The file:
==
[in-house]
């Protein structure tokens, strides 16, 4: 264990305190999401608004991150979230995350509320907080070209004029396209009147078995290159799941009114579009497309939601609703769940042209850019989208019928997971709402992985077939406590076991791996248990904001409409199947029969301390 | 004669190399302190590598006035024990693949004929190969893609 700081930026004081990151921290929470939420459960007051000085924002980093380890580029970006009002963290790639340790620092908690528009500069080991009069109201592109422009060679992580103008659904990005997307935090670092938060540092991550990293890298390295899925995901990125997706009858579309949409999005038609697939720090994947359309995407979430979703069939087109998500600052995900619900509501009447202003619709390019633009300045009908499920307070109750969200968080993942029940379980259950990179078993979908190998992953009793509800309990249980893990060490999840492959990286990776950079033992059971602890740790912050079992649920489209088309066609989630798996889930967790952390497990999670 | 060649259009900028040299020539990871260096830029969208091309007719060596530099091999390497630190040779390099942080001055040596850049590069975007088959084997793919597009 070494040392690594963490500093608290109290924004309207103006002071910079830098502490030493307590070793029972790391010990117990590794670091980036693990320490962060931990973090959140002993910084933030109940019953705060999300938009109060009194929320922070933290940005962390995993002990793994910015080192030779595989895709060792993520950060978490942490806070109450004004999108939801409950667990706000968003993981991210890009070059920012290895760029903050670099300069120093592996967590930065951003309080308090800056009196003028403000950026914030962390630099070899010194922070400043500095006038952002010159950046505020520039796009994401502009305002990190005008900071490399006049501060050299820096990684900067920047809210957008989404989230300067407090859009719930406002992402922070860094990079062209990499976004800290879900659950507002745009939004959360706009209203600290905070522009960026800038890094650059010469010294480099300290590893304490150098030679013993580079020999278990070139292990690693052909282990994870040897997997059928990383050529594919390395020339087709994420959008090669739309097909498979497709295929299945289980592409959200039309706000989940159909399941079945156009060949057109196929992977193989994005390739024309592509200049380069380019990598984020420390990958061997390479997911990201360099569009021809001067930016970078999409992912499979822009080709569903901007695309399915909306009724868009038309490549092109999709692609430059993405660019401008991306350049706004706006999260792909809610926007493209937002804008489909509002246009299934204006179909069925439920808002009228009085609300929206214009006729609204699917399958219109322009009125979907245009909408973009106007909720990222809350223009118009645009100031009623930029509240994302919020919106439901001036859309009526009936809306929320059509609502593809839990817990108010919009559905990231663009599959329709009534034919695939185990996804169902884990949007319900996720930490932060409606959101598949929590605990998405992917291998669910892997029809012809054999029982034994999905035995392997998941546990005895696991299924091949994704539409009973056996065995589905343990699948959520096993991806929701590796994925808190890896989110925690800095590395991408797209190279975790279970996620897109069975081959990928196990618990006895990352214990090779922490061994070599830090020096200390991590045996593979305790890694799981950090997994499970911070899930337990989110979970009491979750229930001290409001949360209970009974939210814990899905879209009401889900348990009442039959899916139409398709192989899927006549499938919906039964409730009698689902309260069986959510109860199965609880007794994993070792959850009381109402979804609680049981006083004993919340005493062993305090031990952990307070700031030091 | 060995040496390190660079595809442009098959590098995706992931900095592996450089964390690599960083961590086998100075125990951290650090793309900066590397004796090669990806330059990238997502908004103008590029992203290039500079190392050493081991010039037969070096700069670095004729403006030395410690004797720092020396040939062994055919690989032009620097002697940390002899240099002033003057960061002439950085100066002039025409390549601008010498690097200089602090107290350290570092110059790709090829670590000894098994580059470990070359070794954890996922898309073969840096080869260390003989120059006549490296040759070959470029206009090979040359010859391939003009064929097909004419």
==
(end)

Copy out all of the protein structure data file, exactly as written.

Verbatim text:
[in-house]
């Protein structure tokens, strides 16, 4: 264990305190999401608004991150979230995350509320907080070209004029396209009147078995290159799941009114579009497309939601609703769940042209850019989208019928997971709402992985077939406590076991791996248990904001409409199947029969301390 | 004669190399302190590598006035024990693949004929190969893609 700081930026004081990151921290929470939420459960007051000085924002980093380890580029970006009002963290790639340790620092908690528009500069080991009069109201592109422009060679992580103008659904990005997307935090670092938060540092991550990293890298390295899925995901990125997706009858579309949409999005038609697939720090994947359309995407979430979703069939087109998500600052995900619900509501009447202003619709390019633009300045009908499920307070109750969200968080993942029940379980259950990179078993979908190998992953009793509800309990249980893990060490999840492959990286990776950079033992059971602890740790912050079992649920489209088309066609989630798996889930967790952390497990999670 | 060649259009900028040299020539990871260096830029969208091309007719060596530099091999390497630190040779390099942080001055040596850049590069975007088959084997793919597009 070494040392690594963490500093608290109290924004309207103006002071910079830098502490030493307590070793029972790391010990117990590794670091980036693990320490962060931990973090959140002993910084933030109940019953705060999300938009109060009194929320922070933290940005962390995993002990793994910015080192030779595989895709060792993520950060978490942490806070109450004004999108939801409950667990706000968003993981991210890009070059920012290895760029903050670099300069120093592996967590930065951003309080308090800056009196003028403000950026914030962390630099070899010194922070400043500095006038952002010159950046505020520039796009994401502009305002990190005008900071490399006049501060050299820096990684900067920047809210957008989404989230300067407090859009719930406002992402922070860094990079062209990499976004800290879900659950507002745009939004959360706009209203600290905070522009960026800038890094650059010469010294480099300290590893304490150098030679013993580079020999278990070139292990690693052909282990994870040897997997059928990383050529594919390395020339087709994420959008090669739309097909498979497709295929299945289980592409959200039309706000989940159909399941079945156009060949057109196929992977193989994005390739024309592509200049380069380019990598984020420390990958061997390479997911990201360099569009021809001067930016970078999409992912499979822009080709569903901007695309399915909306009724868009038309490549092109999709692609430059993405660019401008991306350049706004706006999260792909809610926007493209937002804008489909509002246009299934204006179909069925439920808002009228009085609300929206214009006729609204699917399958219109322009009125979907245009909408973009106007909720990222809350223009118009645009100031009623930029509240994302919020919106439901001036859309009526009936809306929320059509609502593809839990817990108010919009559905990231663009599959329709009534034919695939185990996804169902884990949007319900996720930490932060409606959101598949929590605990998405992917291998669910892997029809012809054999029982034994999905035995392997998941546990005895696991299924091949994704539409009973056996065995589905343990699948959520096993991806929701590796994925808190890896989110925690800095590395991408797209190279975790279970996620897109069975081959990928196990618990006895990352214990090779922490061994070599830090020096200390991590045996593979305790890694799981950090997994499970911070899930337990989110979970009491979750229930001290409001949360209970009974939210814990899905879209009401889900348990009442039959899916139409398709192989899927006549499938919906039964409730009698689902309260069986959510109860199965609880007794994993070792959850009381109402979804609680049981006083004993919340005493062993305090031990952990307070700031030091 | 060995040496390190660079595809442009098959590098995706992931900095592996450089964390690599960083961590086998100075125990951290650090793309900066590397004796090669990806330059990238997502908004103008590029992203290039500079190392050493081991010039037969070096700069670095004729403006030395410690004797720092020396040939062994055919690989032009620097002697940390002899240099002033003057960061002439950085100066002039025409390549601008010498690097200089602090107290350290570092110059790709090829670590000894098994580059470990070359070794954890996922898309073969840096080869260390003989120059006549490296040759070959470029206009090979040359010859391939003009064929097909004419």